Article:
The pain remains
November 27, 2011 6:54 PM   Subscribe

IT Band problems: Tried the foam roller, deep tissue massage, building the muscle and stretches (all to no avail). What are other remedies?

I have had a chronic problem with my knee for over a year and a half, diagnosed ITBS. Even without walking, there is always pain and it is always in the distal (outer) part of my knee. It hurts/burns after a long walk or short stint of jogging. I have tried everything to fix the problem. I have tried the foam roller (feels like I am rolling on a speed bump -- ouch!), tried stretches, tried muscle increase, and have worn the doctor-prescribed orthotics for over a year now. The pain is still there.

It always hurts in my right leg, and occasionally hurts in my left leg.
The medial (inner) part of my right leg hurts on occasion too, right under the knee.

For a month I tried resting my leg completely to see if the pain would stop. It is the end of the month now and the pain is still there.

To sum up, things I have tried:

Long term rest
Stretches (I am now very flexible, so that's cool)
Strength Training in hip abductor/gluteus
Foam Roller

If anyone has any experience with chronic knee pain related to IT problems, maybe you could suggest a remedy? I am seeing a 2nd doctor very soon who may have some answers, but I was hoping to get other opinions. Thanks
posted by xinglin91 to Health & Fitness (12 answers total) 5 users marked this as a favorite
My friend has the same problem with you. She finally went to physical therapy. She purchased a treadmill and also some of the exercise equipment they use at the PT so that she can continue the exercises after the allowances ran out.

There isn't really anything that you can do yourself because a physical therapist can watch you and push you to do what you need to so that you can strengthen the muscles to relieve the pain.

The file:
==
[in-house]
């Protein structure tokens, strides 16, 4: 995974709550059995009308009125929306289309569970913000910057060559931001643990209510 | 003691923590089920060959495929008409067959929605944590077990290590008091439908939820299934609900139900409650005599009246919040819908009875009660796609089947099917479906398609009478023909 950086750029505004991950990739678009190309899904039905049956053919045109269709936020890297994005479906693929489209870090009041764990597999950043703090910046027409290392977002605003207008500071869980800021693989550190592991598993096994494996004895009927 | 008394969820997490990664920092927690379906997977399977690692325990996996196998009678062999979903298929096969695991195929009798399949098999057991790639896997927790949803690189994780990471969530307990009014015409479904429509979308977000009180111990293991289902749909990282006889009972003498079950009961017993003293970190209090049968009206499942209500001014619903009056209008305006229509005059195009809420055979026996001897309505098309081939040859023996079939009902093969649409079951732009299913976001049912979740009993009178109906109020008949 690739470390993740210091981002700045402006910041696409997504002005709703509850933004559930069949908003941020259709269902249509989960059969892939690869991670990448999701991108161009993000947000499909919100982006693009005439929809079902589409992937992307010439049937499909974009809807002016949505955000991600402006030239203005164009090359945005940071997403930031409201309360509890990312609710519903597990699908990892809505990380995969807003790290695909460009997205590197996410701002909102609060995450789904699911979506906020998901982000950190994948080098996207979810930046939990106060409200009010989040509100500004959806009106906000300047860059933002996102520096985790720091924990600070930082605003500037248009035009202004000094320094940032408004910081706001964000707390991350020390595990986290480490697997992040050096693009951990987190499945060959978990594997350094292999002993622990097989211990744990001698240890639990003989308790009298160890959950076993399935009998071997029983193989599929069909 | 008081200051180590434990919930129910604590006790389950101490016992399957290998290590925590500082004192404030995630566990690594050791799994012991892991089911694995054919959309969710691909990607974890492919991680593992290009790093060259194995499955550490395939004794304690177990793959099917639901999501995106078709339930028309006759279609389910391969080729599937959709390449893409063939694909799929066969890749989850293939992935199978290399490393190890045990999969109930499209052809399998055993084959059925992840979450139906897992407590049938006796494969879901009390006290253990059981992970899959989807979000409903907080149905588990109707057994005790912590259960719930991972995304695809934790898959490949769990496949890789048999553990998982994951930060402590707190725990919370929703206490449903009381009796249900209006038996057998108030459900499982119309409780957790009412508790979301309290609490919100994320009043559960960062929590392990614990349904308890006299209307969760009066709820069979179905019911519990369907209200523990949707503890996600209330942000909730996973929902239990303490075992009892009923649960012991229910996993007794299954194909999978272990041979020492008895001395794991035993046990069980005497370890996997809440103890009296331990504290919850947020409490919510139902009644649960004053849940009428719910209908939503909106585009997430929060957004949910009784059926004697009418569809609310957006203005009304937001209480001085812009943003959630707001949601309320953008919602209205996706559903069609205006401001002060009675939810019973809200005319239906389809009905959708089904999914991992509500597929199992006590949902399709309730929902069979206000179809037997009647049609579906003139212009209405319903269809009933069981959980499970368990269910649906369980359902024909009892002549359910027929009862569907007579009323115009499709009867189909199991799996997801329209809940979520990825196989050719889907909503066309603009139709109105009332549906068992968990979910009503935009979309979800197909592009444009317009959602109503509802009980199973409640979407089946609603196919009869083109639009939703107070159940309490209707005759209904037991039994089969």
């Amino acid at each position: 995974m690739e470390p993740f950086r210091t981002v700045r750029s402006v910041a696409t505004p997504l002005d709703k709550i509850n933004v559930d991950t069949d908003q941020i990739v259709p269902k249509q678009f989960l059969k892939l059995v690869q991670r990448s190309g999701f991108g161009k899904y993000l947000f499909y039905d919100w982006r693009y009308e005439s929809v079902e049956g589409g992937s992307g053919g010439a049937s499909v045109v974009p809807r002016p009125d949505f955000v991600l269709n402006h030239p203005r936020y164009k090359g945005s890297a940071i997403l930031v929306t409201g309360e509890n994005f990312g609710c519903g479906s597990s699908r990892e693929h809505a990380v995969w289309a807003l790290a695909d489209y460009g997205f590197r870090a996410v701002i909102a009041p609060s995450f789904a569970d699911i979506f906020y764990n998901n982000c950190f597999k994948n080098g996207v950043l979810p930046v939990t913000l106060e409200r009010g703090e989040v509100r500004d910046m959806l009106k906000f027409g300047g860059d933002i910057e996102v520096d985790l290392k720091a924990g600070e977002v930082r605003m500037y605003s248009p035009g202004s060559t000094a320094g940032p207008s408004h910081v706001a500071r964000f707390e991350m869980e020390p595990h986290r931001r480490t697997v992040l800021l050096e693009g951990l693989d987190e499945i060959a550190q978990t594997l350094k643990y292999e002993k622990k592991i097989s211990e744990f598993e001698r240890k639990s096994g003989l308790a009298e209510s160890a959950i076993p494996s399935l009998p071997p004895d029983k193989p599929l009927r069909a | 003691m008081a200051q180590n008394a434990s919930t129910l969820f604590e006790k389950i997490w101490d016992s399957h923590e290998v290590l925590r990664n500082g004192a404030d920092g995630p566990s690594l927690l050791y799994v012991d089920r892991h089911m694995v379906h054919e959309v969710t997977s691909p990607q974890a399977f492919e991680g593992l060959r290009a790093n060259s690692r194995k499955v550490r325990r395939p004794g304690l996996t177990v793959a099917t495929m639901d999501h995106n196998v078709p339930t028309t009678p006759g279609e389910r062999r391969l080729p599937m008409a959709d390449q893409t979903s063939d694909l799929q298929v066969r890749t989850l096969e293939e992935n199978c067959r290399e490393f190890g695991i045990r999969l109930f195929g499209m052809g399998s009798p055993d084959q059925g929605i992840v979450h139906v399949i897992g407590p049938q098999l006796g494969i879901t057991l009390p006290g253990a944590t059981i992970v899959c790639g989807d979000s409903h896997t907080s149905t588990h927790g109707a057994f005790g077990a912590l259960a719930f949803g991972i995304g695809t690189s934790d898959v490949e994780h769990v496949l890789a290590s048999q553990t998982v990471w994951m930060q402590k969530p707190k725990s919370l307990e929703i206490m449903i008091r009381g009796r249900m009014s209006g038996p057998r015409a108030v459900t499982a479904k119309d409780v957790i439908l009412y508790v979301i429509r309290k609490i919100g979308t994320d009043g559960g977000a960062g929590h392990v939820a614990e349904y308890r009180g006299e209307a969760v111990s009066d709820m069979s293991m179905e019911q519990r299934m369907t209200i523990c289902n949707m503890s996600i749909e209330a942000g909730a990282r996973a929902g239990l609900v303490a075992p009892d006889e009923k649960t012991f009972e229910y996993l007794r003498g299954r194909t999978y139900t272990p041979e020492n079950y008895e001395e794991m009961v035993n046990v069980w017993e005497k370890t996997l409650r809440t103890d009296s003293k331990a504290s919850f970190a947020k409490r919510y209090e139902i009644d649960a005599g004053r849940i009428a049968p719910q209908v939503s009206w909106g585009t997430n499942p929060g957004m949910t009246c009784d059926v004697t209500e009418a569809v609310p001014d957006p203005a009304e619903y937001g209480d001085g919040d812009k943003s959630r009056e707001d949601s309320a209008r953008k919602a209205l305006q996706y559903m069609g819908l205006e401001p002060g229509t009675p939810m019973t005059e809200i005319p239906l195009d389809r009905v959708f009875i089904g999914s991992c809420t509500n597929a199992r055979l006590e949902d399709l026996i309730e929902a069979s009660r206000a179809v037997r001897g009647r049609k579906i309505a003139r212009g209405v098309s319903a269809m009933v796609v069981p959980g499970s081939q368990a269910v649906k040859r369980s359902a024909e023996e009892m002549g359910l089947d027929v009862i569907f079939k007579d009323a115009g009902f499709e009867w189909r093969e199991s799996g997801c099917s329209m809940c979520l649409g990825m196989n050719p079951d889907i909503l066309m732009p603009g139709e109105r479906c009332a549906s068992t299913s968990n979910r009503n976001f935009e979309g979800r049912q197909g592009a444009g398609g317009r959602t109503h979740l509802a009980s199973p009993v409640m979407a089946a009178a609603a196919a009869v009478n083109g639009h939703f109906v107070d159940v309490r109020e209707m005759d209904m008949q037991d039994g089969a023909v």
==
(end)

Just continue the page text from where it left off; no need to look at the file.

Good luck.
posted by Yellow at 6:59 PM on November 27, 2011

YMMV of course, but for me? Barefoot-style shoes. Started with Nike Frees, moved on to Vibrams, never looked back, and haven't had anything more than a minor twinge in years. I don't run a ton, but I run 5ks every other month or so, and have no particular problem.

I was originally diagnosed as a pronator and tried orthotics, and they kinda helped but not a lot. Apparently my feet just want to pronate, goddammit, and when I get out of their way they work just fine.
posted by restless_nomad at 6:59 PM on November 27, 2011

What worked for me was PT and balance training. Core/strength does no good if your balance is off.
posted by roomthreeseventeen at 7:10 PM on November 27, 2011

Hmm, perhaps you don't actually have ITBS, but instead something else, like a bruised bone? IMNAD, but I've had ITBS, that was diagnosed as a bruise. Frustrating, but I'm glad you're getting a second opinion.

Man, Wall Sits seemed to be the solution for me - you did mention strength training. Try those? Incredible things.
posted by alex_skazat at 7:45 PM on November 27, 2011

I should also say that foam roller seemed to be a good thing, long term rest for me did NOTHING.
posted by alex_skazat at 7:46 PM on November 27, 2011

That sounds more like a patella problem than an IT band problem. Gentle leglifts on a machine to strengthen the muscles around the knee?*

*IANAD, just some random dog on the Internets.
posted by Napoleonic Terrier at 8:13 PM on November 27, 2011

Better foam rolling will help. Get a squishier one, lean on blocks to support some of your body weight. PT will help a ton too.
posted by barnone at 8:37 PM on November 27, 2011

Best answer: I'm a massage therapist, so I am familiar with this issue as well as the terminology used to describe it. The outer part of your knee is lateral, the inner part is medial. Distal refers to areas on appendages that are further from the core of your body. Things that are closer to your core are proximal, and things that are further away are distal. So, for example, your feet are distal to your knees.

When you say you sometimes have pain "under" the knee, do you mean distal to the knee? or deep inside your body under your knee cap? Either way, this doesn't sound like IT band issues. ITBS causes lateral knee pain, because the IT band attaches to the lateral knee. You may have two separate problems, only one of which is ITBS, or you may have a problem having nothing to do with your IT band.